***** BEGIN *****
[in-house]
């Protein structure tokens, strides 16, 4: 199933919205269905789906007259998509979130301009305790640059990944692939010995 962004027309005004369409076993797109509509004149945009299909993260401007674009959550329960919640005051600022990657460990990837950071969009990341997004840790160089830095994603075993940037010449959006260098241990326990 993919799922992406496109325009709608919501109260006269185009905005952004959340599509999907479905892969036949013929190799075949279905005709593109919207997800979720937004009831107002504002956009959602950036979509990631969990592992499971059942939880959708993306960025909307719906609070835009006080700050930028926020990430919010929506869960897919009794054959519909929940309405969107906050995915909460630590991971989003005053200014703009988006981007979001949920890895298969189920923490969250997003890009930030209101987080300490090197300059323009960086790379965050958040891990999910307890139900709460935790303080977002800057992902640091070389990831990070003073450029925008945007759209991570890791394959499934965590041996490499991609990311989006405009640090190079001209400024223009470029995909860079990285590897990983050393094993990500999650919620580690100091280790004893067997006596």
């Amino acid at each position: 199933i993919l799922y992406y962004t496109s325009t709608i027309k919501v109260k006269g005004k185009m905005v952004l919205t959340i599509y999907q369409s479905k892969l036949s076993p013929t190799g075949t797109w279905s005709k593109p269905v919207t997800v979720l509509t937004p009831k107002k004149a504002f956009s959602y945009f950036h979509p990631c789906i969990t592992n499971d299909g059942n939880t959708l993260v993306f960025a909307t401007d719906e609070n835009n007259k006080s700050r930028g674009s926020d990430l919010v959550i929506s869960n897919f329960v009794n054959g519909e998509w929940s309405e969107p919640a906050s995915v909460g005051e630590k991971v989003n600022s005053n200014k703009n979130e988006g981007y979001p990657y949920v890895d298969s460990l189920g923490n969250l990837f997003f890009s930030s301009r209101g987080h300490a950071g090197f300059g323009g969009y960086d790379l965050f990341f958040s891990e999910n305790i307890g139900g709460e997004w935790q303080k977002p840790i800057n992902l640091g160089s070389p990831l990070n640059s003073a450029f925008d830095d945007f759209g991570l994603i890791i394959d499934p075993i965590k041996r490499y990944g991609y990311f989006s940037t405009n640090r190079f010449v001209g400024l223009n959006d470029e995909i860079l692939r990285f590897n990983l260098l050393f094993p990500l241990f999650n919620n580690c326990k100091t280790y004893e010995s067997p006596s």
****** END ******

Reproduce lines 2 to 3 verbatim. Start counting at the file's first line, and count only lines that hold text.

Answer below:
């Protein structure tokens, strides 16, 4: 199933919205269905789906007259998509979130301009305790640059990944692939010995 962004027309005004369409076993797109509509004149945009299909993260401007674009959550329960919640005051600022990657460990990837950071969009990341997004840790160089830095994603075993940037010449959006260098241990326990 993919799922992406496109325009709608919501109260006269185009905005952004959340599509999907479905892969036949013929190799075949279905005709593109919207997800979720937004009831107002504002956009959602950036979509990631969990592992499971059942939880959708993306960025909307719906609070835009006080700050930028926020990430919010929506869960897919009794054959519909929940309405969107906050995915909460630590991971989003005053200014703009988006981007979001949920890895298969189920923490969250997003890009930030209101987080300490090197300059323009960086790379965050958040891990999910307890139900709460935790303080977002800057992902640091070389990831990070003073450029925008945007759209991570890791394959499934965590041996490499991609990311989006405009640090190079001209400024223009470029995909860079990285590897990983050393094993990500999650919620580690100091280790004893067997006596």
């Amino acid at each position: 199933i993919l799922y992406y962004t496109s325009t709608i027309k919501v109260k006269g005004k185009m905005v952004l919205t959340i599509y999907q369409s479905k892969l036949s076993p013929t190799g075949t797109w279905s005709k593109p269905v919207t997800v979720l509509t937004p009831k107002k004149a504002f956009s959602y945009f950036h979509p990631c789906i969990t592992n499971d299909g059942n939880t959708l993260v993306f960025a909307t401007d719906e609070n835009n007259k006080s700050r930028g674009s926020d990430l919010v959550i929506s869960n897919f329960v009794n054959g519909e998509w929940s309405e969107p919640a906050s995915v909460g005051e630590k991971v989003n600022s005053n200014k703009n979130e988006g981007y979001p990657y949920v890895d298969s460990l189920g923490n969250l990837f997003f890009s930030s301009r209101g987080h300490a950071g090197f300059g323009g969009y960086d790379l965050f990341f958040s891990e999910n305790i307890g139900g709460e997004w935790q303080k977002p840790i800057n992902l640091g160089s070389p990831l990070n640059s003073a450029f925008d830095d945007f759209g991570l994603i890791i394959d499934p075993i965590k041996r490499y990944g991609y990311f989006s940037t405009n640090r190079f010449v001209g400024l223009n959006d470029e995909i860079l692939r990285f590897n990983l260098l050393f094993p990500l241990f999650n919620n580690c326990k100091t280790y004893e010995s067997p006596s």